Reinventing The Wheel

The Mathematics Behind the DivideByZeroException

As programmers, we have all heard of the DivideByZeroException. It is the exception that gets thrown in .NET when you try to divide an integer or decimal number by 0.
But what exactly is the mathematical reasoning for not being able to divide by zero?
To understand this, let's first look at what happens as you divide by numbers which are "close" to zero:

As you can see, the closer the denominator is to 0, the larger the number becomes. When the denominator is 0, the answer is theoretically equal to infinity which is not an exact value.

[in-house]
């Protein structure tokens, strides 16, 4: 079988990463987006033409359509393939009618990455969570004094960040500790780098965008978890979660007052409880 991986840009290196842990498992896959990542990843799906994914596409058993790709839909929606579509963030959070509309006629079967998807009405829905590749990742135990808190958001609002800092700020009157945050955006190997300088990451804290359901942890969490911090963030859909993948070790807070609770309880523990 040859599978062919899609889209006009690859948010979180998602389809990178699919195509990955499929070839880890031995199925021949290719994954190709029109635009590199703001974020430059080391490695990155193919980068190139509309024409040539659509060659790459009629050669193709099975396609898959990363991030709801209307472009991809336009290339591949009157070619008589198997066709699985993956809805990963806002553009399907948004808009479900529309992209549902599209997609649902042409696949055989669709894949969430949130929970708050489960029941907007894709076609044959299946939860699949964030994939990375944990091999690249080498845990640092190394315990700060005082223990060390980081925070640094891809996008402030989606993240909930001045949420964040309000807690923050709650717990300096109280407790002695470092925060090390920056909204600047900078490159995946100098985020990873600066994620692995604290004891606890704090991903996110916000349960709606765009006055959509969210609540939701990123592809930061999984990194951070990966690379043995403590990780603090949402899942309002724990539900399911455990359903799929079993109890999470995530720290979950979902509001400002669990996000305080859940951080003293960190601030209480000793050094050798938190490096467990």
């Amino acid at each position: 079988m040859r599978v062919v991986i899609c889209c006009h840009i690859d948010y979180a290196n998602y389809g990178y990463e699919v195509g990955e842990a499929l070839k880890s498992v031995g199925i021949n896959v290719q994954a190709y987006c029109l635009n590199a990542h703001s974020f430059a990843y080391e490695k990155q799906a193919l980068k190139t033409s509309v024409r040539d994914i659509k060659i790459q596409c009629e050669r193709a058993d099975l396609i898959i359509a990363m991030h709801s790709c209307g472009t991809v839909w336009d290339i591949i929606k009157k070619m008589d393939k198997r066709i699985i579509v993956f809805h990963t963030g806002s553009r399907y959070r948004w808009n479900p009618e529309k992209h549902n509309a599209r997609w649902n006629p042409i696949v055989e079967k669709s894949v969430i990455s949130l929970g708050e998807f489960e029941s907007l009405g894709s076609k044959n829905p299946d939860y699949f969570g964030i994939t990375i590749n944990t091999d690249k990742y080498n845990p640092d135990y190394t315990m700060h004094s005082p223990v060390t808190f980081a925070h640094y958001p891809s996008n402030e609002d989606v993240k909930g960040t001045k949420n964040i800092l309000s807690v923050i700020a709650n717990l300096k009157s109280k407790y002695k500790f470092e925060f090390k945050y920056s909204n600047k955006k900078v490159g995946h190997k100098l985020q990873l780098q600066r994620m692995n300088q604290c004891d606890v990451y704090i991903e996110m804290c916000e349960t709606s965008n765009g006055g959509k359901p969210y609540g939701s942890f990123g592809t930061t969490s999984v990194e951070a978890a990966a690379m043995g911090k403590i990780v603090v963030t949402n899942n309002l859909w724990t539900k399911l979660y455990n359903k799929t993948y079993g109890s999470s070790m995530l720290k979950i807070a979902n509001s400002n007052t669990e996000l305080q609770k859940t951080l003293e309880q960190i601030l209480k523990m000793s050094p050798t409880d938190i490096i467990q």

This is why the exception is thrown.
However, it is interesting to note that this exception only gets thrown for integer and decimal numbers. Dividing a floating-point value by zero results in positive infinity, negative infinity, or not a number (NaN) (see MSDN).